Minister Blade Nzimande details state of 2024 academic readiness

Minister Blade Nzimande during a media briefing on state of readiness for 2024. Picture: GCIS

Minister Blade Nzimande during a media briefing on state of readiness for 2024. Picture: GCIS

Published Jan 24, 2024


Cape Town - The National Student Financial Aid Scheme (NSFAS) will process up to R4.2 billion as an upfront payment to colleges and universities, prior to the finalisation of the application and registration periods.

This was revealed by Higher Education, Science and Innovation Minister Blade Nzimande during a media briefing in Pretoria yesterday on the state of readiness for the 2024 academic year, following the 2023 matric results and the turmoil at NSFAS.

Nzimande said this payment was part of ensuring a smooth beginning to the 2024 academic year.

“Out of its financial reserves, NSFAS will pay a billion rand to TVET colleges and R3.2 billion to universities.”

These funds will cover registration costs as well as part of the initial funds required.

“I welcome the intervention by the board of NSFAS to ensure that it develops mechanisms to deal with all the challenges in the scheme. I will continue to monitor, very closely, developments to ascertain that the scheme is able to deliver on its mandate,” Nzimande said.

This as NSFAS board chairperson Ernest Khosa voluntarily took a 30-day leave of absence earlier this month following an investigative report by the Organisation Undoing Tax Abuse (Outa) implicating Khosa and Nzimande in alleged tender fraud by allegedly accepting kickbacks from service providers.

The NSFAS board resolved to appoint an independent legal firm to look into the allegations levelled against Khosa and it will be expected to submit its findings within 30 days of its appointment.

NSFAS has established a whistleblower hotline monitored by the legal and forensic team on a regular basis, to further deal with instances of fraud and corruption, Nzimande said.

On outstanding disbursements from NSFAS, Nzimande called on NSFAS to speedily resolve all outstanding cases and for institutions to refrain from denying any NSFAS-funded students with outstanding payments, to register for the current cycle.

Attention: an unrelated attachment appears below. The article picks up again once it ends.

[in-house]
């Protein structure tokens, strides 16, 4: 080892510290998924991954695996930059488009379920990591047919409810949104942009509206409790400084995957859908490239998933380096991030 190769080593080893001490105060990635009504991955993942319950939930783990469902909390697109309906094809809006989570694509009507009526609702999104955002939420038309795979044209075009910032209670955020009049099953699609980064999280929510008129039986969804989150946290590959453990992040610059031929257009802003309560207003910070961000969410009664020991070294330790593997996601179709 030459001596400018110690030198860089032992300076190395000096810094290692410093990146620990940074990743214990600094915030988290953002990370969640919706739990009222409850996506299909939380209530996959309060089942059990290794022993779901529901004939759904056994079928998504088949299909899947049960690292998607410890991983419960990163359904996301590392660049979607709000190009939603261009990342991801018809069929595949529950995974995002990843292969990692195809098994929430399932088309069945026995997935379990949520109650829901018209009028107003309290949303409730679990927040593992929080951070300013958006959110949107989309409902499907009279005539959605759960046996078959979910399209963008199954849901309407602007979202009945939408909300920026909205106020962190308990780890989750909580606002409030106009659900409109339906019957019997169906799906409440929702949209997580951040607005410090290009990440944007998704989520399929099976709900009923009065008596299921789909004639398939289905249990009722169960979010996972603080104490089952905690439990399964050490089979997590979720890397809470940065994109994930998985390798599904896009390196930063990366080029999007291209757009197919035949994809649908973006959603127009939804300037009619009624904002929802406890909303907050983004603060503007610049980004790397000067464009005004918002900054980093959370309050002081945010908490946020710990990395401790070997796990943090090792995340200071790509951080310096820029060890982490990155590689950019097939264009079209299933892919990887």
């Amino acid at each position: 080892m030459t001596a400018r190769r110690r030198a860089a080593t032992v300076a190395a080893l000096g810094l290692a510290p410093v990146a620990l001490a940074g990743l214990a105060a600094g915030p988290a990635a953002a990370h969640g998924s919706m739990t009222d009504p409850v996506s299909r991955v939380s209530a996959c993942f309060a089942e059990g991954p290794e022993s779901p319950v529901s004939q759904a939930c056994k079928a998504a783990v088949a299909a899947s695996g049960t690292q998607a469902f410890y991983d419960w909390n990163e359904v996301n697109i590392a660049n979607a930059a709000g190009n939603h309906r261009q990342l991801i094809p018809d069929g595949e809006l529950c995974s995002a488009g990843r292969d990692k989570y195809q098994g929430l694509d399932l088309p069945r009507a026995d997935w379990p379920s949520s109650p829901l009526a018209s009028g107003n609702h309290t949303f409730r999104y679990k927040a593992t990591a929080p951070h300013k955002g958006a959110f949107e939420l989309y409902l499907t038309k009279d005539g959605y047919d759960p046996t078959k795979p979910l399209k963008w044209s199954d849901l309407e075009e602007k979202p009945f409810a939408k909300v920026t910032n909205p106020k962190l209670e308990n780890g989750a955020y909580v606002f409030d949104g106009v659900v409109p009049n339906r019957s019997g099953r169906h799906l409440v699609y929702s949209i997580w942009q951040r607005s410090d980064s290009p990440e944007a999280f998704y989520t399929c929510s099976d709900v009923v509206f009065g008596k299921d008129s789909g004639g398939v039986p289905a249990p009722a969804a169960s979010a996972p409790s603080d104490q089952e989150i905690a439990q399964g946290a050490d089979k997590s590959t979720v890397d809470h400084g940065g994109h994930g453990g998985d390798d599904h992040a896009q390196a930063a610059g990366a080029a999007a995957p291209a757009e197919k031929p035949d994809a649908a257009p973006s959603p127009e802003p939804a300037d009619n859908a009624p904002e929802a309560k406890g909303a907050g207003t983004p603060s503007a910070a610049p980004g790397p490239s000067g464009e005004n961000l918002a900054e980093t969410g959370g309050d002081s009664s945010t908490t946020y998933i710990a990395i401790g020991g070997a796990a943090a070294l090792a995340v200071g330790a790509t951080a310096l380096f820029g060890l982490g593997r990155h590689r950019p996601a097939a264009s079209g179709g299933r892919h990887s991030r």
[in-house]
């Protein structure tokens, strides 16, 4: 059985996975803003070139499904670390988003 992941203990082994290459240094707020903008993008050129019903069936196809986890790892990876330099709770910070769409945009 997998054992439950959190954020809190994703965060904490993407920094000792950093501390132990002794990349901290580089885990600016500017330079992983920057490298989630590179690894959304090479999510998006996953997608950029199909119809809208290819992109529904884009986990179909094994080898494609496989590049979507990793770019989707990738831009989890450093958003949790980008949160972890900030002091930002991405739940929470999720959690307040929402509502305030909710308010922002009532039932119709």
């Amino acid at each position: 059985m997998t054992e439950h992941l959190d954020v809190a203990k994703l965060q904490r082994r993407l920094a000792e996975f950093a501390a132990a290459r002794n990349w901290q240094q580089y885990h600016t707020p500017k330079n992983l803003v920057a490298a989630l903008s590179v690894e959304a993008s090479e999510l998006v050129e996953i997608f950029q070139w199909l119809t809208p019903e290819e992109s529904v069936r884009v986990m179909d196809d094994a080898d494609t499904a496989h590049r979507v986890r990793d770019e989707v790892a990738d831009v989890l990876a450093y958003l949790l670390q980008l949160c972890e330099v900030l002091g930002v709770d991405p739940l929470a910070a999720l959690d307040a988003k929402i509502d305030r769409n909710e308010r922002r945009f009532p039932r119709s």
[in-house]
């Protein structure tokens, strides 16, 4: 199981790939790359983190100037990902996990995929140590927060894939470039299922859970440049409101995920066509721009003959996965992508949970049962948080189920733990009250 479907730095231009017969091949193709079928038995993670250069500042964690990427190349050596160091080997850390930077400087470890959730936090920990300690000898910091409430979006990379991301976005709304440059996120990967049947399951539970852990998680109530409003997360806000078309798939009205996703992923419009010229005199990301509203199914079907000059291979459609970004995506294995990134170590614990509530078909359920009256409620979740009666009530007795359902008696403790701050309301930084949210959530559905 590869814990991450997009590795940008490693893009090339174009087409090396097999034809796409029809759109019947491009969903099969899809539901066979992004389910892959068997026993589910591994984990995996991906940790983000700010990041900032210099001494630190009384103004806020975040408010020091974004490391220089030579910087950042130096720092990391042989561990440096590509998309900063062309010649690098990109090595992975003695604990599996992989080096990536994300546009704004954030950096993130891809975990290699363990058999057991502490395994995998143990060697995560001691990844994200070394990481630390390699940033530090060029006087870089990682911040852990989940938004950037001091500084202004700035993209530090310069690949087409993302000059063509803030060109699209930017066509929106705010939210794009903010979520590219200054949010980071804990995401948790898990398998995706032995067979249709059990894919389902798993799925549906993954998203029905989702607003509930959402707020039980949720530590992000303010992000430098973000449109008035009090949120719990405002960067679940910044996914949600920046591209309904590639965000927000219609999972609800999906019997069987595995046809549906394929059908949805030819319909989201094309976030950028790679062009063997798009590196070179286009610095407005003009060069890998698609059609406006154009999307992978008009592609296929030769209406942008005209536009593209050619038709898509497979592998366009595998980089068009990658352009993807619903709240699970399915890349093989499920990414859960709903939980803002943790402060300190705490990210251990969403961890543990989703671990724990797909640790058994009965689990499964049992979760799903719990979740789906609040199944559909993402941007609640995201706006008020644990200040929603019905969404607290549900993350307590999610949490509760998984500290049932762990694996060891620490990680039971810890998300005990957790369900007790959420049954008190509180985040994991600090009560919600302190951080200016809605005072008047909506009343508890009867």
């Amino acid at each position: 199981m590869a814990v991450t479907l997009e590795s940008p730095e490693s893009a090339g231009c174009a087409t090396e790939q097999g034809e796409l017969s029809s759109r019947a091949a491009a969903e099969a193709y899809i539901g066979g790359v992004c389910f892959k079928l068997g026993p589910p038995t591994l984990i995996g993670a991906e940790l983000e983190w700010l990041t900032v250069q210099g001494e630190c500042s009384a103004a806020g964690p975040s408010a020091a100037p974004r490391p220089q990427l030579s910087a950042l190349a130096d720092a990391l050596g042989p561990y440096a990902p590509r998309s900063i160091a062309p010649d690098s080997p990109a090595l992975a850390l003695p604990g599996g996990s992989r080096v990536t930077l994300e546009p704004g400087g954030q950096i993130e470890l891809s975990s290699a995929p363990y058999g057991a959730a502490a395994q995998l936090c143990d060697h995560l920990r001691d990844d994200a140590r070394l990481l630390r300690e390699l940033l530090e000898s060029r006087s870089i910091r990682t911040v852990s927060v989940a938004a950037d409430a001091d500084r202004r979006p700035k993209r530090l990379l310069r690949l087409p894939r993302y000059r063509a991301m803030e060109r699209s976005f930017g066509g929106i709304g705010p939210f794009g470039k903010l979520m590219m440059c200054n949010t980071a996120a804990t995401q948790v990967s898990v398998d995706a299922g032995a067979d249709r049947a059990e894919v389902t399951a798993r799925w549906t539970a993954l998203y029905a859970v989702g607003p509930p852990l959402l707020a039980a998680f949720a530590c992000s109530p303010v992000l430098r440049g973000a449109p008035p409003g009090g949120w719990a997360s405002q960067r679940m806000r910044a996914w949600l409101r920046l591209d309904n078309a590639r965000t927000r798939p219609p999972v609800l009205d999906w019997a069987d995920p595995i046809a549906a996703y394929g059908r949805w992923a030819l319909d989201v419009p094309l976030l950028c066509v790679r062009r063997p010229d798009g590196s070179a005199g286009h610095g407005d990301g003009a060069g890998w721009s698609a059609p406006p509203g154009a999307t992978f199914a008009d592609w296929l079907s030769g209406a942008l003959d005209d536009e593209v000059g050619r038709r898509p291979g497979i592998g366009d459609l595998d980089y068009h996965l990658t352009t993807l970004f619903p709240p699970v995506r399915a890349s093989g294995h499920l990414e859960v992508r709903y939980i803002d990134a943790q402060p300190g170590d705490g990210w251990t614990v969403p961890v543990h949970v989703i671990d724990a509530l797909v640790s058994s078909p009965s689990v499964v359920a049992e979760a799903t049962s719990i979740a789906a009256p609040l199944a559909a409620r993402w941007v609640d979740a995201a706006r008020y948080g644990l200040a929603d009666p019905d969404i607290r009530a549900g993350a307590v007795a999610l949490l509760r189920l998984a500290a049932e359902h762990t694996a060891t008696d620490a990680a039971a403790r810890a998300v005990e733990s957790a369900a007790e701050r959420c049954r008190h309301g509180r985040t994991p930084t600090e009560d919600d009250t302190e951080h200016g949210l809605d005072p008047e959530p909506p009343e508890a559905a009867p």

“I’ve noted with concern that the main reason for the outstanding payments was due to reconciliations that NSFAS has been engaged in with institutions predominantly because of registration data changes.

“NSFAS needs to be more strict in 2024 on how it manages the registration adjustment process and institutions ought to submit their registration information accurately and timeously upon first submission,” Nzimande said.

On NSFAS bursary applications for 2024, he said to date NSFAS has received 1.5 million applications as at January 21.

NSFAS has provisionally funded 657 703 applicants, mainly Sassa recipients, Nzimande said.

The 2024 application cycle will close on January 31. Nzimande said those who receive SA Social Security Agency (Sassa) grants are automatically funded by NSFAS. In 2024, the living allowance will be R16 500 for university students. The TVET living allowance will increase from R6 000 to R10 000.

NSFAS student debt recovery currently sits at over R40 billion, Nzimande said.

Nzimande also warned potential students about unregistered private colleges.

“I once more send my warning to unsuspecting students and parents to be aware of what we call ‘bogus’ colleges which mislead members of the public through false advertisements which illegally promise to be offering both nationally and internationally recognised qualifications.

“I expect the public to be vigilant and not fall for fake operators who are not registered and recognised by the South African qualifications system,” Nzimande said.

Students and parents have been urged to check whether an institution is registered on the department’s website (